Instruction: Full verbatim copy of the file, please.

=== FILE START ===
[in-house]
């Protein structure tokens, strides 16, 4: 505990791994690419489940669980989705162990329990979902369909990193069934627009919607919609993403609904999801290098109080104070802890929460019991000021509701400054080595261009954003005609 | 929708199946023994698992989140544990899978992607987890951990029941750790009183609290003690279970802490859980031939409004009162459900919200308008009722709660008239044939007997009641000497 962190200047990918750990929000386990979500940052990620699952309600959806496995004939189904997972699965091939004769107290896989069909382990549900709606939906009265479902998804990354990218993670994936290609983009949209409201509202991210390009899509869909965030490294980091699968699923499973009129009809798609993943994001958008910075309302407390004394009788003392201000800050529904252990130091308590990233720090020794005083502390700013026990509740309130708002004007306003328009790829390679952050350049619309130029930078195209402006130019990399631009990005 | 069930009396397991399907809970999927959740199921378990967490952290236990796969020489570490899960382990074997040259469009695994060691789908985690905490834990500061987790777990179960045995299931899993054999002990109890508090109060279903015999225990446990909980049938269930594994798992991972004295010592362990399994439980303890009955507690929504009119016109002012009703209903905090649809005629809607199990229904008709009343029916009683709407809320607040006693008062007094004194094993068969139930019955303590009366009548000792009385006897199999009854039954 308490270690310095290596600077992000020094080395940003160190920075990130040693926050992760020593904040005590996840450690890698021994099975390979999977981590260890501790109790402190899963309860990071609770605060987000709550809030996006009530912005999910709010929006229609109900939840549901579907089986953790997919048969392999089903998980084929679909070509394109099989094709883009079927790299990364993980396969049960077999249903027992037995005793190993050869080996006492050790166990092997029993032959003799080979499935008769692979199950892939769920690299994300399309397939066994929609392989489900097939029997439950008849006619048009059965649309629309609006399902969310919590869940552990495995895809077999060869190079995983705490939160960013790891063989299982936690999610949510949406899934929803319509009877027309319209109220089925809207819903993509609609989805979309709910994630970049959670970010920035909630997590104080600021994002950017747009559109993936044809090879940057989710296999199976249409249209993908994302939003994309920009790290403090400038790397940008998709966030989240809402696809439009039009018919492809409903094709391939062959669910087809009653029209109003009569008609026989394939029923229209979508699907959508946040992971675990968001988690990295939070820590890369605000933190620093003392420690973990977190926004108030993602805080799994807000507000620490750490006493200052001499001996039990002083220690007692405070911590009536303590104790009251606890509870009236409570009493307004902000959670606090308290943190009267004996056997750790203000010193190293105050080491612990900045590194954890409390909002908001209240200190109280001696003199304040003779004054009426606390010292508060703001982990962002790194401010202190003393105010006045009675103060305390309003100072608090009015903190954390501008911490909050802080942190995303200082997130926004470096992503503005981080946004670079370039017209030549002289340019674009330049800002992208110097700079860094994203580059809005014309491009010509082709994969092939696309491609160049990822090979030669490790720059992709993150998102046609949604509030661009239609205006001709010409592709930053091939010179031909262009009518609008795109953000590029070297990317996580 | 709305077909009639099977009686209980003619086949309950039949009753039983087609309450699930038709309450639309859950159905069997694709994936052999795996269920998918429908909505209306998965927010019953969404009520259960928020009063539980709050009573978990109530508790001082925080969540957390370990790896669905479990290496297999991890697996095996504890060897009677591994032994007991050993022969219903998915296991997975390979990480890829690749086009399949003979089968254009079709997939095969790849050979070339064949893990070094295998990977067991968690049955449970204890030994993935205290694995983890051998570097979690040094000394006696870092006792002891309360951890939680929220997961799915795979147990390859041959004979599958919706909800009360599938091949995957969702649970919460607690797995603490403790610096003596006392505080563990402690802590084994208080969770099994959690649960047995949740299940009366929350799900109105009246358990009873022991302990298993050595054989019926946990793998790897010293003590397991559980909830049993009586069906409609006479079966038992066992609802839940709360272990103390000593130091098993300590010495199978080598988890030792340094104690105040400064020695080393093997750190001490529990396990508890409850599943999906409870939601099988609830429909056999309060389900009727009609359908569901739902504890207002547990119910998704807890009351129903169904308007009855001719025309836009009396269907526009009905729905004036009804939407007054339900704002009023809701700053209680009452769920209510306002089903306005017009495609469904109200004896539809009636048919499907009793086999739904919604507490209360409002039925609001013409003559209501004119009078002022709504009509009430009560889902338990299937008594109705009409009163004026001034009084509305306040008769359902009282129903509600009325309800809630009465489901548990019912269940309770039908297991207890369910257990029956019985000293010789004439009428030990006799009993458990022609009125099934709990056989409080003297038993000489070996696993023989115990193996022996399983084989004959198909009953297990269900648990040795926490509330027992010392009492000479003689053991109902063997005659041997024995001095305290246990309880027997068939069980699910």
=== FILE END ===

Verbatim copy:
[in-house]
């Protein structure tokens, strides 16, 4: 505990791994690419489940669980989705162990329990979902369909990193069934627009919607919609993403609904999801290098109080104070802890929460019991000021509701400054080595261009954003005609 | 929708199946023994698992989140544990899978992607987890951990029941750790009183609290003690279970802490859980031939409004009162459900919200308008009722709660008239044939007997009641000497 962190200047990918750990929000386990979500940052990620699952309600959806496995004939189904997972699965091939004769107290896989069909382990549900709606939906009265479902998804990354990218993670994936290609983009949209409201509202991210390009899509869909965030490294980091699968699923499973009129009809798609993943994001958008910075309302407390004394009788003392201000800050529904252990130091308590990233720090020794005083502390700013026990509740309130708002004007306003328009790829390679952050350049619309130029930078195209402006130019990399631009990005 | 069930009396397991399907809970999927959740199921378990967490952290236990796969020489570490899960382990074997040259469009695994060691789908985690905490834990500061987790777990179960045995299931899993054999002990109890508090109060279903015999225990446990909980049938269930594994798992991972004295010592362990399994439980303890009955507690929504009119016109002012009703209903905090649809005629809607199990229904008709009343029916009683709407809320607040006693008062007094004194094993068969139930019955303590009366009548000792009385006897199999009854039954 308490270690310095290596600077992000020094080395940003160190920075990130040693926050992760020593904040005590996840450690890698021994099975390979999977981590260890501790109790402190899963309860990071609770605060987000709550809030996006009530912005999910709010929006229609109900939840549901579907089986953790997919048969392999089903998980084929679909070509394109099989094709883009079927790299990364993980396969049960077999249903027992037995005793190993050869080996006492050790166990092997029993032959003799080979499935008769692979199950892939769920690299994300399309397939066994929609392989489900097939029997439950008849006619048009059965649309629309609006399902969310919590869940552990495995895809077999060869190079995983705490939160960013790891063989299982936690999610949510949406899934929803319509009877027309319209109220089925809207819903993509609609989805979309709910994630970049959670970010920035909630997590104080600021994002950017747009559109993936044809090879940057989710296999199976249409249209993908994302939003994309920009790290403090400038790397940008998709966030989240809402696809439009039009018919492809409903094709391939062959669910087809009653029209109003009569008609026989394939029923229209979508699907959508946040992971675990968001988690990295939070820590890369605000933190620093003392420690973990977190926004108030993602805080799994807000507000620490750490006493200052001499001996039990002083220690007692405070911590009536303590104790009251606890509870009236409570009493307004902000959670606090308290943190009267004996056997750790203000010193190293105050080491612990900045590194954890409390909002908001209240200190109280001696003199304040003779004054009426606390010292508060703001982990962002790194401010202190003393105010006045009675103060305390309003100072608090009015903190954390501008911490909050802080942190995303200082997130926004470096992503503005981080946004670079370039017209030549002289340019674009330049800002992208110097700079860094994203580059809005014309491009010509082709994969092939696309491609160049990822090979030669490790720059992709993150998102046609949604509030661009239609205006001709010409592709930053091939010179031909262009009518609008795109953000590029070297990317996580 | 709305077909009639099977009686209980003619086949309950039949009753039983087609309450699930038709309450639309859950159905069997694709994936052999795996269920998918429908909505209306998965927010019953969404009520259960928020009063539980709050009573978990109530508790001082925080969540957390370990790896669905479990290496297999991890697996095996504890060897009677591994032994007991050993022969219903998915296991997975390979990480890829690749086009399949003979089968254009079709997939095969790849050979070339064949893990070094295998990977067991968690049955449970204890030994993935205290694995983890051998570097979690040094000394006696870092006792002891309360951890939680929220997961799915795979147990390859041959004979599958919706909800009360599938091949995957969702649970919460607690797995603490403790610096003596006392505080563990402690802590084994208080969770099994959690649960047995949740299940009366929350799900109105009246358990009873022991302990298993050595054989019926946990793998790897010293003590397991559980909830049993009586069906409609006479079966038992066992609802839940709360272990103390000593130091098993300590010495199978080598988890030792340094104690105040400064020695080393093997750190001490529990396990508890409850599943999906409870939601099988609830429909056999309060389900009727009609359908569901739902504890207002547990119910998704807890009351129903169904308007009855001719025309836009009396269907526009009905729905004036009804939407007054339900704002009023809701700053209680009452769920209510306002089903306005017009495609469904109200004896539809009636048919499907009793086999739904919604507490209360409002039925609001013409003559209501004119009078002022709504009509009430009560889902338990299937008594109705009409009163004026001034009084509305306040008769359902009282129903509600009325309800809630009465489901548990019912269940309770039908297991207890369910257990029956019985000293010789004439009428030990006799009993458990022609009125099934709990056989409080003297038993000489070996696993023989115990193996022996399983084989004959198909009953297990269900648990040795926490509330027992010392009492000479003689053991109902063997005659041997024995001095305290246990309880027997068939069980699910």